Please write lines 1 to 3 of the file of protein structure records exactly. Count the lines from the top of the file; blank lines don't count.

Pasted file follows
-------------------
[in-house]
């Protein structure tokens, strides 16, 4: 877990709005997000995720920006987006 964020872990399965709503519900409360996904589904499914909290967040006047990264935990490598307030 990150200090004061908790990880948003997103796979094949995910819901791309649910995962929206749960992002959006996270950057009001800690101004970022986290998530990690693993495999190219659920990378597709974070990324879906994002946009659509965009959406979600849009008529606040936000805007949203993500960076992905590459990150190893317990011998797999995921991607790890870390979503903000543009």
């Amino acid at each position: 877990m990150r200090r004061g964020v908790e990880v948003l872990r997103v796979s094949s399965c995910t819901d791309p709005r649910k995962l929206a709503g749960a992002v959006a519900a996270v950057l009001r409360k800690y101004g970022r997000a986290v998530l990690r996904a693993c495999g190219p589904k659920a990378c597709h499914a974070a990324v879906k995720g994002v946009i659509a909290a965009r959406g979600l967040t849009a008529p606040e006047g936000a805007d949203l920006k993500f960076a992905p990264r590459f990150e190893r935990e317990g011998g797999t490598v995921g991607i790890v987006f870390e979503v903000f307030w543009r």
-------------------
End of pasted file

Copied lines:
[in-house]
């Protein structure tokens, strides 16, 4: 877990709005997000995720920006987006 964020872990399965709503519900409360996904589904499914909290967040006047990264935990490598307030 990150200090004061908790990880948003997103796979094949995910819901791309649910995962929206749960992002959006996270950057009001800690101004970022986290998530990690693993495999190219659920990378597709974070990324879906994002946009659509965009959406979600849009008529606040936000805007949203993500960076992905590459990150190893317990011998797999995921991607790890870390979503903000543009």
């Amino acid at each position: 877990m990150r200090r004061g964020v908790e990880v948003l872990r997103v796979s094949s399965c995910t819901d791309p709005r649910k995962l929206a709503g749960a992002v959006a519900a996270v950057l009001r409360k800690y101004g970022r997000a986290v998530l990690r996904a693993c495999g190219p589904k659920a990378c597709h499914a974070a990324v879906k995720g994002v946009i659509a909290a965009r959406g979600l967040t849009a008529p606040e006047g936000a805007d949203l920006k993500f960076a992905p990264r590459f990150e190893r935990e317990g011998g797999t490598v995921g991607i790890v987006f870390e979503v903000f307030w543009r």